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Imagine if you took a group of 10 random cyclists (we are going to talk about average club cyclists here, not formerly sedentary individuals) and then subjected them to a cruel and unusual punishment. First you would test their V02 max power and power at threshold – the 2 key markers of aerobic fitness.
Now for the next 8 weeks that group of cyclists were only allowed to do one training session a week. That session would just be an hour long and would contain a shed load of really nasty, hard V02 Max intervals and at the end of the session they would fall off their bike in a world of hurt. But that was all they were allowed to do. Nothing else, no other cycling, no cross training, not even vigorous coughing fits.
Now imagine we take a second group of 10. As before we test their key physiological markers. We then allow this group to do 3 x 1 hour rides a week. BUT these rides must be kept at 50-60% of threshold power. Basically village policeman pace with no intensity at all. As per the previous group no other exercise is allowed apart from these 3 piddle rides.
At the end of the 8 weeks we test the physiological markers of both groups. The first group, despite the brutal intensity of the training they have been doing simply have not been training frequently enough and their key physiological markers will have taken a serious hit.
We then test the second group. They have trained more frequently but simply haven’t trained intensely enough and as a result their fitness markers have dropped by a similar amount to group 1.
But there was also a 3rd group I didn’t tell you about! This group did the weekly hour of torture AND the 3 really easy hour long rides. Now when we test the fitness markers of this group we see that the story is much improved on both groups one and two.
This group has fitness markers which have either stayed the same or improved.
So we know that doing the easy rides alone can’t have made them any fitter and we know that doing just the hard interval session alone can’t have done it. What brought about the improvement was the synergy between the hard session and the easy rides.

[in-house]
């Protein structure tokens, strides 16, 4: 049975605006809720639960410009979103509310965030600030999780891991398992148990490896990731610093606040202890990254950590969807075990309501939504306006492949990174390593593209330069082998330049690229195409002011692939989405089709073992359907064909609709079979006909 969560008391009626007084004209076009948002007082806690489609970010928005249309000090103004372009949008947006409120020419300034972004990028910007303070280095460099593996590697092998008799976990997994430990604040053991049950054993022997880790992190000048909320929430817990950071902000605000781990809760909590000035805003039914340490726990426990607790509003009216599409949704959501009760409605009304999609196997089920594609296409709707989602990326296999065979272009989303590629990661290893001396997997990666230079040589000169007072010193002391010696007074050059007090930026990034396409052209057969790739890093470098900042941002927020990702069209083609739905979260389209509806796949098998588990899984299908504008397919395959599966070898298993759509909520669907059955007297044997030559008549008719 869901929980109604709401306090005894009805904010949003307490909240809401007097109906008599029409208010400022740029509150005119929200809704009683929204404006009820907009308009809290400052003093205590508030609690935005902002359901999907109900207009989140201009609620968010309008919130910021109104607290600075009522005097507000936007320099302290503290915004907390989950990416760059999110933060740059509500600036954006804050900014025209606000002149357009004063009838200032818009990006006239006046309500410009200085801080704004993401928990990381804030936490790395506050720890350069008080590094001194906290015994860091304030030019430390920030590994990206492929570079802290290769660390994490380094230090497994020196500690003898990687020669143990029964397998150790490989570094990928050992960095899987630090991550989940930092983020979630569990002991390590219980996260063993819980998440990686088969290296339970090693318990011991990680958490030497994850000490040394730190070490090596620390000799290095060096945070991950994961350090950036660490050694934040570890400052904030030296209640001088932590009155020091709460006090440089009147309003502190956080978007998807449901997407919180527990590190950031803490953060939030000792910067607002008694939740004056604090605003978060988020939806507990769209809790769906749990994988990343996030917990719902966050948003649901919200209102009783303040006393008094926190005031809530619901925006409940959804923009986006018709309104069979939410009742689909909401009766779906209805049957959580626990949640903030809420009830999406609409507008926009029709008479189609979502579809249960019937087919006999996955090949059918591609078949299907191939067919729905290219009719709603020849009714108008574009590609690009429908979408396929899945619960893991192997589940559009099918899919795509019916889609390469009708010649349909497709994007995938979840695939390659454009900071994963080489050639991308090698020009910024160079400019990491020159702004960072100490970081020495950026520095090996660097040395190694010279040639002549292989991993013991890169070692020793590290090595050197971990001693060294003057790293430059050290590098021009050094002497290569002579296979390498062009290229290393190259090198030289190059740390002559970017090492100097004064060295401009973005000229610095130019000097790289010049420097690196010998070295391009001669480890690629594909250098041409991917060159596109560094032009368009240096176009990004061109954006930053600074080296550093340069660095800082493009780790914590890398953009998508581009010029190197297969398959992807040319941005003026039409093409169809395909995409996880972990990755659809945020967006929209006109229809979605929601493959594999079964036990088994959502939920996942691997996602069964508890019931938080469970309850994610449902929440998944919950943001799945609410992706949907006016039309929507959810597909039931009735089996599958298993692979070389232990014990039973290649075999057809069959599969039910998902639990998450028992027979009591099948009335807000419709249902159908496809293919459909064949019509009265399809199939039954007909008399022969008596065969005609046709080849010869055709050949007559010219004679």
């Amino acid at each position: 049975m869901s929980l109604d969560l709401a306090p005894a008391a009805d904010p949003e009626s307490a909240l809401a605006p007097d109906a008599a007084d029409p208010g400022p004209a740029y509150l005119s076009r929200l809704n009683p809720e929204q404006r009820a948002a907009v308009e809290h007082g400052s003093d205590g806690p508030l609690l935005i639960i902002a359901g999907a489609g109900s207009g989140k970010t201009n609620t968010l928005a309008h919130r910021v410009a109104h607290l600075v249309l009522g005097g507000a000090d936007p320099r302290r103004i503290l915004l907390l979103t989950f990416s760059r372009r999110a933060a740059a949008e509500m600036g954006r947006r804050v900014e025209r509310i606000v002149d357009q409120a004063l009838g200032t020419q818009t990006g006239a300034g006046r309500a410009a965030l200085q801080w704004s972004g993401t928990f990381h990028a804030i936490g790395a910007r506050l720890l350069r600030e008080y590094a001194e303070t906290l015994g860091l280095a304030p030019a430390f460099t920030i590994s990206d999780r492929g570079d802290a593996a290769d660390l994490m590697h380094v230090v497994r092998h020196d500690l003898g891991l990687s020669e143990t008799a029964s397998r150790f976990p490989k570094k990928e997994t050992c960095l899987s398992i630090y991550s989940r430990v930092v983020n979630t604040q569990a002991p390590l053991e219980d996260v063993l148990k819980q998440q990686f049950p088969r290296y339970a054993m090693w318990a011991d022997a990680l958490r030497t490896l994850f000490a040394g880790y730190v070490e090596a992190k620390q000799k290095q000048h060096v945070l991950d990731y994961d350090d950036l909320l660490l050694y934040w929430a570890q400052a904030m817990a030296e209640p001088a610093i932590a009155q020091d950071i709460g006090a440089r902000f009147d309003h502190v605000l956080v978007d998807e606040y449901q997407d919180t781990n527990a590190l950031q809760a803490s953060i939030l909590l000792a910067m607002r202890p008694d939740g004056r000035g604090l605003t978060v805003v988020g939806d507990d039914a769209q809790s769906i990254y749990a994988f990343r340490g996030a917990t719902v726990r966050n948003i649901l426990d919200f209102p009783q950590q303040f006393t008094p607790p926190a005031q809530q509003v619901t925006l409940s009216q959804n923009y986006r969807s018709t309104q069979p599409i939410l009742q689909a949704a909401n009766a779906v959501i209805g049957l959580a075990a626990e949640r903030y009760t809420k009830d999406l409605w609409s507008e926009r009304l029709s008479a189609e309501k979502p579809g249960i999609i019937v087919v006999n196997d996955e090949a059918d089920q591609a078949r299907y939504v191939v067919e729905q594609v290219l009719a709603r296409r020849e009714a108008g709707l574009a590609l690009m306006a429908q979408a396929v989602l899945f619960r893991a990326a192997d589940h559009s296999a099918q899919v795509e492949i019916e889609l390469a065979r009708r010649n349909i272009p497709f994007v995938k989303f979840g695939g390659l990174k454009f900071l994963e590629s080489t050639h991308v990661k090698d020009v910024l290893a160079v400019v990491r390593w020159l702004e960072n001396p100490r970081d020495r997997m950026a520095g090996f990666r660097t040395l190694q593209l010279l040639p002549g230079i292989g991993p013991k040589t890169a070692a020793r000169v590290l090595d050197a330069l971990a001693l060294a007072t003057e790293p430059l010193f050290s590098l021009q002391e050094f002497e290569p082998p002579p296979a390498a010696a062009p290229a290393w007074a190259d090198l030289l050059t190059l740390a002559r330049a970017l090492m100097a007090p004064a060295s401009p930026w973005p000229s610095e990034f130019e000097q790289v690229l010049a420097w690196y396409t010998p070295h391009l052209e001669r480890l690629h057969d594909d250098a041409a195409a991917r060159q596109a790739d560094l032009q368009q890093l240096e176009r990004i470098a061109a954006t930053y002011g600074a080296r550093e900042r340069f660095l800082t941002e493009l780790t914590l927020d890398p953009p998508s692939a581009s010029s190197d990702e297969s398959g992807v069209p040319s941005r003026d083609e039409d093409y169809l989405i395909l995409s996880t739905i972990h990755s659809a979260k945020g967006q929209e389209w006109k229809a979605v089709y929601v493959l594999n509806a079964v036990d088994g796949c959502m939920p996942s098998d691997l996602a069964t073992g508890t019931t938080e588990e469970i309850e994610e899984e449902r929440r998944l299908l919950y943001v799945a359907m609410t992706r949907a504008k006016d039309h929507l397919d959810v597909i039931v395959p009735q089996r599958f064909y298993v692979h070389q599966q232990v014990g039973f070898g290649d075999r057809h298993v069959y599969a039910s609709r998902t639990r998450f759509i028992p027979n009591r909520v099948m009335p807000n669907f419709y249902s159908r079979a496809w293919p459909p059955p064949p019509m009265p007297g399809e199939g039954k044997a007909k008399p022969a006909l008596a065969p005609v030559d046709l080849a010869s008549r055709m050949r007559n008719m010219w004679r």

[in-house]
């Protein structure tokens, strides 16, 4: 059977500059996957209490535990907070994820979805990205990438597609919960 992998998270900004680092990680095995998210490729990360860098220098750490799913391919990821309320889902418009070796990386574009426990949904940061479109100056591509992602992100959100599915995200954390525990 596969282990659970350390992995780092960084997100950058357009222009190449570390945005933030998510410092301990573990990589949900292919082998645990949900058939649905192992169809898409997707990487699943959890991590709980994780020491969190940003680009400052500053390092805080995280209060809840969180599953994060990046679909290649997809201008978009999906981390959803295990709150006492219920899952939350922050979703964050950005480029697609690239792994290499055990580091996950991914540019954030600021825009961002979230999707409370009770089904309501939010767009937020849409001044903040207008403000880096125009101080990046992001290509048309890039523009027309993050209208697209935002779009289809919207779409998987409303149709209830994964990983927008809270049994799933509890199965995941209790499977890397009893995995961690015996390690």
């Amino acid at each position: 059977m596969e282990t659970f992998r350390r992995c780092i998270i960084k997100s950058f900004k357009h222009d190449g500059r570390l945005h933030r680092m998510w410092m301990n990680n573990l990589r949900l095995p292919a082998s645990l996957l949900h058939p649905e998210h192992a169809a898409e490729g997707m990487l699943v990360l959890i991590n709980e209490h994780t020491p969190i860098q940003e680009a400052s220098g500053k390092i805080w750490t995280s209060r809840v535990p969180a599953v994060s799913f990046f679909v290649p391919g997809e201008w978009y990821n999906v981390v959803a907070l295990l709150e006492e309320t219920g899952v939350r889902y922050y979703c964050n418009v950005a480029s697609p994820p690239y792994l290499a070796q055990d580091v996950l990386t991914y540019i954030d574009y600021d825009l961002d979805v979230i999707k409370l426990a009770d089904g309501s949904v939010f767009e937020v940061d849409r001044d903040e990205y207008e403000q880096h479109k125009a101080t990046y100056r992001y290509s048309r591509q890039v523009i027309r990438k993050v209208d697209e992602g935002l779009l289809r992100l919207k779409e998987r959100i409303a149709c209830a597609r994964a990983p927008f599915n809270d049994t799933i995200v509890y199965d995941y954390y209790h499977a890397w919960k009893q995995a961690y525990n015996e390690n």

Too many riders get obsessed with analysing each individual session to the nth degree and more often than not believing that only the sessions that have them chewing the handle bars are going to do them any good. This isn’t the case.
True enough if you never push yourself you’ll never get much fitter but by the same token if every ride you do is an adventure into pain you’re not doing yourself any favours. Sometimes a really easy chilled out ride is just what you need. It’s not the ride its self that makes you fitter but how it interacts with the more intense work they’ve been doing.
Many a rider has taken a 2 week touring holiday in the middle of the season with loads of good steady long rides. They then come back and find they have the form of their life. They then draw the conclusion that intense work doesn’t work for them and the way to get really fast is to do nothing but long steady miles.
More often than not for months before that break there has been a hell of a lot of hard, intense training and racing. The power of synergy simply resulted in those couple of weeks of touring unlocking the potential of that hard, intense work.
So if you feel your performance has reached a plateau have a look at the type of riding you’ve been doing. If there has been a lot of intensity in there it may well be that your performance could really do with a block of good steady endurance and tempo work. Conversely if you’ve been piling on the miles and not much is happening back off on the volume and bring in some tough stuff and you’ll be flying.
Never look at any one training session or even a block of training in isolation. There is a magic happening between all the sessions and blocks of work that you are doing which may not be obvious at first but it is there.
That’s the magic of synergy!